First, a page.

How To Repaint A Replacement Salvage Yard Door For Your Vehicle


A salvage yard is a great place to find used vehicle parts you can use in repairing your vehicle. Your vehicle's damaged door panel can be switched out for one of a different color from the salvage yard, you can strip and paint it yourself to get the color to match your vehicle. Here are some instructions to help you sand, repair, and repaint a junk yard vehicle door to match it to the rest of your vehicle.

Prepare the Door for Painting

It can be difficult to find near-perfect condition salvage yard vehicle parts for many vehicles. If you find a replacement door for your vehicle that does not have any body damage, but contains rust, pick the part. You can always remove the rust, repair and repaint the door to make it look great. 

Before you can begin sanding the replacement door, it is important to wash and clean its exterior. This is to remove any dirt, oils, or other residue that can prevent the door's new paint from adhering to its surface. Mix some regular liquid dish soap in a bucket of warm water and use a sponge or rag to clean the door's exterior. Then, dry the outside thoroughly with a towel. You can also set the door in the sunshine outside, which will help hasten the drying process.

If your door contains any rust, sand down the rust spots from the door's surface, using a coarse 36-grit sandpaper. Be sure to remove all traces of rust from the door. If you paint over any of the rust spots, they can continue to corrode the door's metal under the paint, damaging the integrity of the vehicle's body. Use a 36-grit sandpaper to sand the remaining painted door surfaces in a circular motion to remove all the paint revealing the vehicle's bare metal. Wipe the metal with a damp cloth to remove any dust.

Next, patch over any rust-damaged spots using an automotive filler. With a plastic filler spatula, spread the filler over any voids in the vehicle's body. Smooth the filler so its edges blend in with the rest of the body. Allow the filler to completely dry, following the package's instructions. Sand down the putty's surface to make it smooth, using a 180-grit sandpaper. Wipe the surface with a damp cloth.

Mask, Prime, and Paint the Door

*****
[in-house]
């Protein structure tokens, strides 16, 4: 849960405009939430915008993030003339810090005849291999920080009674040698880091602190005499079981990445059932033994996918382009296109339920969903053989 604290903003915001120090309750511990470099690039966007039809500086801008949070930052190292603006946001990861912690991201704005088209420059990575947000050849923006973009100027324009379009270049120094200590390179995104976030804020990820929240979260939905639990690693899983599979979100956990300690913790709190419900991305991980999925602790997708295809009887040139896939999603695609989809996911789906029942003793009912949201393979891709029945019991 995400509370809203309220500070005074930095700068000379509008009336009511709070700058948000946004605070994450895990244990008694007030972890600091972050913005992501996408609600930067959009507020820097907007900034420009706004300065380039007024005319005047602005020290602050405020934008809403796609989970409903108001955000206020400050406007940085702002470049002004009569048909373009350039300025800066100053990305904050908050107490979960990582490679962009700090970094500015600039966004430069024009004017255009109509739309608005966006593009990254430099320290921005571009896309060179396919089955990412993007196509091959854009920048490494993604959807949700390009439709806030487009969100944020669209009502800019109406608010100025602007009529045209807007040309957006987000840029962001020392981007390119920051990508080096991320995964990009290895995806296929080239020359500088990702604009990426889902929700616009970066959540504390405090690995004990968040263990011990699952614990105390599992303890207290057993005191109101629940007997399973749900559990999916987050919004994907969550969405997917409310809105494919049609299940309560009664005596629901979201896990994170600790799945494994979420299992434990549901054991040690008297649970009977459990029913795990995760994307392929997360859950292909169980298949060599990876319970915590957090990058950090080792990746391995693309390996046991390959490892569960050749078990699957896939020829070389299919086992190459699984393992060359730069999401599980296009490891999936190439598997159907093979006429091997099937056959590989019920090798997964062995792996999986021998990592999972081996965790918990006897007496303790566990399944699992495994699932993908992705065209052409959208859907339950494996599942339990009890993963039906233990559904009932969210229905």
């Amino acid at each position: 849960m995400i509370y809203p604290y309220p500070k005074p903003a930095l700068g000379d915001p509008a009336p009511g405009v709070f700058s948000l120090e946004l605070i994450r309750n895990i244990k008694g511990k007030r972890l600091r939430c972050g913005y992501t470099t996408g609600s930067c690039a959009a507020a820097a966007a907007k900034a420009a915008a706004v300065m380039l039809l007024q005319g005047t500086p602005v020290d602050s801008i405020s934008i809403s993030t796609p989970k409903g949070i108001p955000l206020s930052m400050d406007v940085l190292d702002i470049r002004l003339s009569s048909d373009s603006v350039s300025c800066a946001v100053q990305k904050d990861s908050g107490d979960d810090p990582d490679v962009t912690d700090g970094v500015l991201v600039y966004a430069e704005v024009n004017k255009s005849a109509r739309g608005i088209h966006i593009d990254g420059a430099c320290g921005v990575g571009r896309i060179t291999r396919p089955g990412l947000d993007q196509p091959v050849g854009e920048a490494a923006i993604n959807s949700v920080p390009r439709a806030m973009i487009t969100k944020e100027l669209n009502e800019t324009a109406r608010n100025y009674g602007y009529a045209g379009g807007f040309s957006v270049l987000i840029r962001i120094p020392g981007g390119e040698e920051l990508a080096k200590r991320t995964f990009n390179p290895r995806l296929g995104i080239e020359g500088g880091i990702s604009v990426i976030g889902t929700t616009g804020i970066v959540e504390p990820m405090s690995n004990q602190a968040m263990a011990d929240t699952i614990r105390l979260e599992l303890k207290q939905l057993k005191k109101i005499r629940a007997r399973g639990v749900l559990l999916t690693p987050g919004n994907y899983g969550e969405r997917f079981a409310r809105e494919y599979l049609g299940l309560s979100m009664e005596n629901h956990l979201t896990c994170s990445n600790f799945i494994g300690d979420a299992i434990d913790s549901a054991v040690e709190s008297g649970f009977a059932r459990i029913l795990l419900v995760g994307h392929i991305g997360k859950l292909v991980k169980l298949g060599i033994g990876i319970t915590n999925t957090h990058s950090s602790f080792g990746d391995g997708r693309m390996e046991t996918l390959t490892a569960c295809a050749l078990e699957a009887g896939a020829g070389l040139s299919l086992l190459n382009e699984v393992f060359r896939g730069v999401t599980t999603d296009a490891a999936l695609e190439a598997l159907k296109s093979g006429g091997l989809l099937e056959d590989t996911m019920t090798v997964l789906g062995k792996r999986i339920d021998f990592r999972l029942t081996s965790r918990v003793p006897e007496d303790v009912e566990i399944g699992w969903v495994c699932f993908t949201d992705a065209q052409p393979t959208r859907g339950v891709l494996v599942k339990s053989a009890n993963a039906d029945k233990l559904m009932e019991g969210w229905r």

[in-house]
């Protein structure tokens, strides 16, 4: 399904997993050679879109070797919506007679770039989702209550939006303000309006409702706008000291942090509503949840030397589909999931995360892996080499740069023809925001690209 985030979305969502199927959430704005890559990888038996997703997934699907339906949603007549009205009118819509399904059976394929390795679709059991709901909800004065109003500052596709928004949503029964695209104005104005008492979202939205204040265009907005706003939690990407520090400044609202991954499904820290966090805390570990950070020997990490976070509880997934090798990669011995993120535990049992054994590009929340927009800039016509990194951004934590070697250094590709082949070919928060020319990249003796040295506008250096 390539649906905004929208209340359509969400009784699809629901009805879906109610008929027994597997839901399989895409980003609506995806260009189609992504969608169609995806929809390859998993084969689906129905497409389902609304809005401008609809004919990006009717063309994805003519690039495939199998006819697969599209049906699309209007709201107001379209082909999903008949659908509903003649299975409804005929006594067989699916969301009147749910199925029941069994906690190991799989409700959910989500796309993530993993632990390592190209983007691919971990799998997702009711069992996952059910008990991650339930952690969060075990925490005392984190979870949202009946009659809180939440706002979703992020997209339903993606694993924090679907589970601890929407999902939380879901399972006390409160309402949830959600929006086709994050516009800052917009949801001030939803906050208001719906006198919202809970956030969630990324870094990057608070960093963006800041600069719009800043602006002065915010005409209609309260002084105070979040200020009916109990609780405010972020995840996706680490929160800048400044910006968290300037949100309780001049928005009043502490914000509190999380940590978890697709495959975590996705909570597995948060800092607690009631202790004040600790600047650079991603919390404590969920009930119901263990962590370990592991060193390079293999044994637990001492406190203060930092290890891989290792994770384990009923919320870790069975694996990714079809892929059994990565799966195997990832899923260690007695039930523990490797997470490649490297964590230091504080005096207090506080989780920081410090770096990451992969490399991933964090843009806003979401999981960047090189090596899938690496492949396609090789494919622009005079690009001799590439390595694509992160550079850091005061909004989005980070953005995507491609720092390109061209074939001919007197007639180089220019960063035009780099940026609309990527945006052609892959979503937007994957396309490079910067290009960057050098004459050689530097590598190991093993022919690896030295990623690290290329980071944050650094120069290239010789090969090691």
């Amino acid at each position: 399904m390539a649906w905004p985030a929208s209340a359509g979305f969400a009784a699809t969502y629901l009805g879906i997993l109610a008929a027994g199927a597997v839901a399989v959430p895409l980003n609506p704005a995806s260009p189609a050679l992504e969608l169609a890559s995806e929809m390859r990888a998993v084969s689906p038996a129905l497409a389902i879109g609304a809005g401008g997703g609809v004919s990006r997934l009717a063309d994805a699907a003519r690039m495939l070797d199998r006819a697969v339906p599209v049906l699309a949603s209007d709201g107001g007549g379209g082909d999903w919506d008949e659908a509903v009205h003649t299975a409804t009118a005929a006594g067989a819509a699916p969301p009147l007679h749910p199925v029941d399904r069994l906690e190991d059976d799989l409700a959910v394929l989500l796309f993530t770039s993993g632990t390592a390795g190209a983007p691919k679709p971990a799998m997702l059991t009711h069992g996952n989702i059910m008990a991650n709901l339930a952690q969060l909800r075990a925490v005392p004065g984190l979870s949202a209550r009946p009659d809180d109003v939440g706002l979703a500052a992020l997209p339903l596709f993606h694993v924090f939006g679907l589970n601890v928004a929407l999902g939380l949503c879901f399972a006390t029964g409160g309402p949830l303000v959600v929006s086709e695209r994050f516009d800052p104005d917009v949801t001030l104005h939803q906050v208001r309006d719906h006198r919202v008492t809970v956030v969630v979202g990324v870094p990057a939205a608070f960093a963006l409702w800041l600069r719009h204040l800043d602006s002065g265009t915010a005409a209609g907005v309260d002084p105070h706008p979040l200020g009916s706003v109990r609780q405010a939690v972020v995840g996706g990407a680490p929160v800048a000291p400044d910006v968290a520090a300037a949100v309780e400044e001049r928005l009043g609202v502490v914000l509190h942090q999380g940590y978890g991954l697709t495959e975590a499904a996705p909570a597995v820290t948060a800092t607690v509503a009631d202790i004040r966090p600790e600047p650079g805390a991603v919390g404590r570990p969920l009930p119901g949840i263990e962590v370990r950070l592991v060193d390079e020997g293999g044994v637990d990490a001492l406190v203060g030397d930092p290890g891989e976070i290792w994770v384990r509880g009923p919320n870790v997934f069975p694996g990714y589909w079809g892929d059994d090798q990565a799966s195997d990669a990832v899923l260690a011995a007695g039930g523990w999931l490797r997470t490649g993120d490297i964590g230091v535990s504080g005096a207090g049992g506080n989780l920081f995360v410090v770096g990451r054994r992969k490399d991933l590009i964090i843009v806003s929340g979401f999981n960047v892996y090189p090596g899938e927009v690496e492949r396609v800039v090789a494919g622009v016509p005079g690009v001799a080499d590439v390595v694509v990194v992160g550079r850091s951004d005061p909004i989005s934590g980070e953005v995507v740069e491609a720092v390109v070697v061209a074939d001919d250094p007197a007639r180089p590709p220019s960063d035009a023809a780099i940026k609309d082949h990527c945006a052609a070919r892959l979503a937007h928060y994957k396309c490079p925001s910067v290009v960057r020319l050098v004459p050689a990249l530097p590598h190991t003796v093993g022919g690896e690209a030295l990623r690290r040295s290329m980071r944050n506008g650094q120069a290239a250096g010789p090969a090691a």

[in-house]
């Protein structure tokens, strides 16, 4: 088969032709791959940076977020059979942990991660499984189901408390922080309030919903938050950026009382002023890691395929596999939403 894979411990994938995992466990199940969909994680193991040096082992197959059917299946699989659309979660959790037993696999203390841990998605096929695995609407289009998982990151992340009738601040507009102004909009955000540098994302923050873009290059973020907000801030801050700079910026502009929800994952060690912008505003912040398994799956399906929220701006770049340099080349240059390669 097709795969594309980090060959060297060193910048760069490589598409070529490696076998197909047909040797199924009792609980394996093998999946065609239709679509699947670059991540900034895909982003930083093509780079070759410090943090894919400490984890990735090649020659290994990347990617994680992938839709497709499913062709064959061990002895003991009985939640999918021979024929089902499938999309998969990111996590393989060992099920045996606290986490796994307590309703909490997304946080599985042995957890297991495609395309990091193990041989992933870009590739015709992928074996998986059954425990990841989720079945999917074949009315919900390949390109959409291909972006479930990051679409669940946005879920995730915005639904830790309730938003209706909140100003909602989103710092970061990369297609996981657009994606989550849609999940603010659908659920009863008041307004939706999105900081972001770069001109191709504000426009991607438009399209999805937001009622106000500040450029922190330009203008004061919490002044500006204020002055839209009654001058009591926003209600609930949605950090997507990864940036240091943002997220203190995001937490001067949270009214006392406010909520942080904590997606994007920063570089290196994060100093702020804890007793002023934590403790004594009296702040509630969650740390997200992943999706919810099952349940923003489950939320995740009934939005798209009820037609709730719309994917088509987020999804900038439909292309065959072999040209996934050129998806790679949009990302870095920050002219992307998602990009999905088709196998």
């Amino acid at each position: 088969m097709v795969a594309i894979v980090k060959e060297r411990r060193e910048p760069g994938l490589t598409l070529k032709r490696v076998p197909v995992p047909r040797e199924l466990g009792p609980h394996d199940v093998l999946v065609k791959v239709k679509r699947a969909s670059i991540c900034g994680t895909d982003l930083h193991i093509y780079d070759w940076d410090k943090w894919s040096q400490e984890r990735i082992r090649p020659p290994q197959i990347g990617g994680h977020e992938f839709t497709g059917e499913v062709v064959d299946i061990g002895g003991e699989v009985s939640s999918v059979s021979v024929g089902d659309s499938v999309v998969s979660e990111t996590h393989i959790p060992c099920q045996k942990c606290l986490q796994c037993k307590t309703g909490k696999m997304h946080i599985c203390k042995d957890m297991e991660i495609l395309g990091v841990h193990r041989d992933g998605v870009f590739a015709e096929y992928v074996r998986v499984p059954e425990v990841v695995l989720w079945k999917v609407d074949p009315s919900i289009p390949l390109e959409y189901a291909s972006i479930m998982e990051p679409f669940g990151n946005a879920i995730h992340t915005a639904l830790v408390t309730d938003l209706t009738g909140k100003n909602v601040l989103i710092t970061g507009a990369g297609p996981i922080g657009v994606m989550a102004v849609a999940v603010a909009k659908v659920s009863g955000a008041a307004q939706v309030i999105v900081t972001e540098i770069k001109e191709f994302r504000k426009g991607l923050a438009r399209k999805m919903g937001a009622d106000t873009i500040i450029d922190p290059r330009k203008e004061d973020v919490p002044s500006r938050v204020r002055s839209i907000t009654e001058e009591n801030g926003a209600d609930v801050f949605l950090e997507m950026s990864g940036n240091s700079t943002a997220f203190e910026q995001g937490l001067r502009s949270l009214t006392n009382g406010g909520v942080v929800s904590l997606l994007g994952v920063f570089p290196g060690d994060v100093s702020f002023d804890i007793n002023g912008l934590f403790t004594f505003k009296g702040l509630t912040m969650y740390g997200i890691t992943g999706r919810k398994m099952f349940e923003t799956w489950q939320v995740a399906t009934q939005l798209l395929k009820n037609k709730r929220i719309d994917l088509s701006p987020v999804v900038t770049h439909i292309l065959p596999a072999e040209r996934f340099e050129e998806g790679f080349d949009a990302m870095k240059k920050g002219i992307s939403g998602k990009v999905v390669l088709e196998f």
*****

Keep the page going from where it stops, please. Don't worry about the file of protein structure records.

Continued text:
Mask off the exterior door handle, window glass, and any interior upholstery you don't want painted. As the door panel has still not been attached to your vehicle, you can lay the door on tarp you have spread over the ground. Make sure your work area is not below a tree that will drop any debris onto your wet paint during the painting process.

Locate the appropriate color of paint that will match the rest of your vehicle. Most vehicle part stores will be able to tell you the right color of paint to use. You will also need a good quality primer and a clear coat lacquer that you can apply onto your vehicle using a paint sprayer.

Apply the primer onto your vehicle's door in two to three thin coats, using side-to-side spraying motions.  Allow the primer time to dry fully between coats, following the container's instructions. Use 400 or 600-grit sandpaper to smooth over any bumps and uneven areas on the primer. Wipe down the surface with a damp cloth. Clean the spray gun to remove all primer.

Use the same process to spray on three to four coats of paint onto your door, allowing drying time between each coat. Be sure to move your sprayer in steady motions so you do not allow the paint to spray too thickly in any one area, causing runs to occur in the paint. Last, apply a clear coat lacquer onto the painted door to give the paint its shine. Remove the masking tape while the lacquer is still wet, and allow the lacquer to dry and cure. 

Now you can attach your newly-painted door to your vehicle by attaching the fasteners and bolts onto its door hinges.

If you're looking for replacement parts for your vehicle, contact a scrap yard like City Auto Wreckers.


17 May 2016

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